Real-life ‘Death Star’: Astronomers observe cannibalistic white dwarf consuming its planetary system

The Death Star in “Star Wars” has nothing on this. For the first time, astronomers observed a cannibalistic white dwarf — a dead star — consuming both rocky-metallic material and icy material in its planetary system.

The recent discovery was made by UCLA researchers. They based their findings on an analysis of materials captured by the atmosphere of G238-44, a white dwarf 86 light-years from Earth. Researchers used archival data from the Hubble Space Telescope and other NASA satellites and observatories.

“We have never seen both of these kinds of objects accreting onto a white dwarf at the same time,” says lead researcher Ted Johnson, a physics and astronomy UCLA graduate, in a statement. “By studying these white dwarfs, we hope to gain a better understanding of planetary systems that are still intact.”

The study confirms that within 100 million years after the beginning of its white dwarf phase, the dead star is able to simultaneously capture and consume material from its nearby asteroid belt and far-flung Kuiper belt-like regions.

Study co-author Benjamin Zuckerman, a UCLA professor of physics and astronomy, says the makeup of the material detected raining into this specific white dwarf implies that icy reservoirs might be common among planetary systems.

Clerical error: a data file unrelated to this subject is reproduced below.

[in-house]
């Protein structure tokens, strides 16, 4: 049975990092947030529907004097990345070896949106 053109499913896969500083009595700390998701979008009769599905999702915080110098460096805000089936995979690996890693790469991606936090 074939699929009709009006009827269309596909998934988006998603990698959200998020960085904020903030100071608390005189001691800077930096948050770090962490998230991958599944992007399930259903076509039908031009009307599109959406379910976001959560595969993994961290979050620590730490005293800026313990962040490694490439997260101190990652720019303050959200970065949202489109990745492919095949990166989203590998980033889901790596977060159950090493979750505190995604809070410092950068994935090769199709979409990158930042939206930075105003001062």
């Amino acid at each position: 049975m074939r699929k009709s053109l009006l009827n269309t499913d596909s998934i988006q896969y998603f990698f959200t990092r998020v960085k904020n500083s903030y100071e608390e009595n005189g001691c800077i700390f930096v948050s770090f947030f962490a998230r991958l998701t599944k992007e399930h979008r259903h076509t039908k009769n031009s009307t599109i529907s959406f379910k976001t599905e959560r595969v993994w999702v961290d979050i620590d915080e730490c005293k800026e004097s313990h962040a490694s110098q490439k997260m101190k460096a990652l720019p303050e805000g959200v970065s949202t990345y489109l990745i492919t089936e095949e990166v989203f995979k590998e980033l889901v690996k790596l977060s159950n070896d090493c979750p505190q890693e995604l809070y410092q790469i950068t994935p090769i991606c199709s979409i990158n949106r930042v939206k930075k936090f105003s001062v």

Life as we know it requires a rocky planet covered with a variety of volatile elements like carbon, nitrogen and oxygen,” says Zuckerman. “The abundances of the elements we see on this white dwarf appear to have come from both a rocky parent body and a volatile-rich parent body — the first example we’ve found among studies of hundreds of white dwarfs.”

White dwarf
Diagram illustrates the slow destruction of G238-44’s planetary system, with the tiny white dwarf at the center, surrounded by a faint accretion disk made up of pieces of shattered bodies falling onto the dead star. Remaining asteroids form a thin stream of material surrounding the star. Larger gas giant planets may still exist in the system, and much farther out is a belt of icy bodies such as comets. (Credit: NASA, ESA, Joseph Olmsted (STScI))

UCLA researchers measured the presence of nitrogen, oxygen, magnesium, silicon and iron in the white dwarf’s atmosphere. They detected iron in very high abundance, which is evidence for metallic cores of terrestrial planets, like Earth, Venus, Mars and Mercury.

“The best fit for our data was a nearly two-to-one mix of Mercury-like material and comet-like material, which is made up of ice and dust,” says Johnson. “Iron metal and nitrogen ice each suggest wildly different conditions of planetary formation. There is no known solar system object with so much of both.”

And hopefully humans will find somewhere else to live 5 billion years from now, because researchers believe the Earth might be completely vaporized during the sun’s red giant phase, similar to what has been seen with G238-44.

The research was presented at an American Astronomical Society press conference on June 15.

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About the Author

Matt Higgins

A tortured Philadelphia sports fan, Matt Higgins was previously the digital managing editor for He has been working in news for the last 15 years, including the last ten in digital.

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